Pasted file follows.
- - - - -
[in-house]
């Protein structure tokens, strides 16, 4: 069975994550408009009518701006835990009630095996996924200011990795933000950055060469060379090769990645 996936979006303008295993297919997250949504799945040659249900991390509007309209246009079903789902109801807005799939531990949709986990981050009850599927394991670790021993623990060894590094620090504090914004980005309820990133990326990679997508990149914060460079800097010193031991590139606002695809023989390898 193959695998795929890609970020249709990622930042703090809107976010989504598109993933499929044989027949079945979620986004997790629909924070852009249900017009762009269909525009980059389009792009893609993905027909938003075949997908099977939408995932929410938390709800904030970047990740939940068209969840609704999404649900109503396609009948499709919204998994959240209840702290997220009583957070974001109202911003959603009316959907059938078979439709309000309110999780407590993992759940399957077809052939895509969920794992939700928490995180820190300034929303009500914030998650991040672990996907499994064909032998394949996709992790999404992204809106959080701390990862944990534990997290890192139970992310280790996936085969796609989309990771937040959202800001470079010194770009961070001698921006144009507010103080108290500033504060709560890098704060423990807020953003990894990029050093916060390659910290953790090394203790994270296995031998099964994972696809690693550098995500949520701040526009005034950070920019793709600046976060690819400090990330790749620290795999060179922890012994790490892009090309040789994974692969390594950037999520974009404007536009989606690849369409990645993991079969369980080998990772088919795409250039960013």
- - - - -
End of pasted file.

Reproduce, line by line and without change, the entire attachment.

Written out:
[in-house]
């Protein structure tokens, strides 16, 4: 069975994550408009009518701006835990009630095996996924200011990795933000950055060469060379090769990645 996936979006303008295993297919997250949504799945040659249900991390509007309209246009079903789902109801807005799939531990949709986990981050009850599927394991670790021993623990060894590094620090504090914004980005309820990133990326990679997508990149914060460079800097010193031991590139606002695809023989390898 193959695998795929890609970020249709990622930042703090809107976010989504598109993933499929044989027949079945979620986004997790629909924070852009249900017009762009269909525009980059389009792009893609993905027909938003075949997908099977939408995932929410938390709800904030970047990740939940068209969840609704999404649900109503396609009948499709919204998994959240209840702290997220009583957070974001109202911003959603009316959907059938078979439709309000309110999780407590993992759940399957077809052939895509969920794992939700928490995180820190300034929303009500914030998650991040672990996907499994064909032998394949996709992790999404992204809106959080701390990862944990534990997290890192139970992310280790996936085969796609989309990771937040959202800001470079010194770009961070001698921006144009507010103080108290500033504060709560890098704060423990807020953003990894990029050093916060390659910290953790090394203790994270296995031998099964994972696809690693550098995500949520701040526009005034950070920019793709600046976060690819400090990330790749620290795999060179922890012994790490892009090309040789994974692969390594950037999520974009404007536009989606690849369409990645993991079969369980080998990772088919795409250039960013």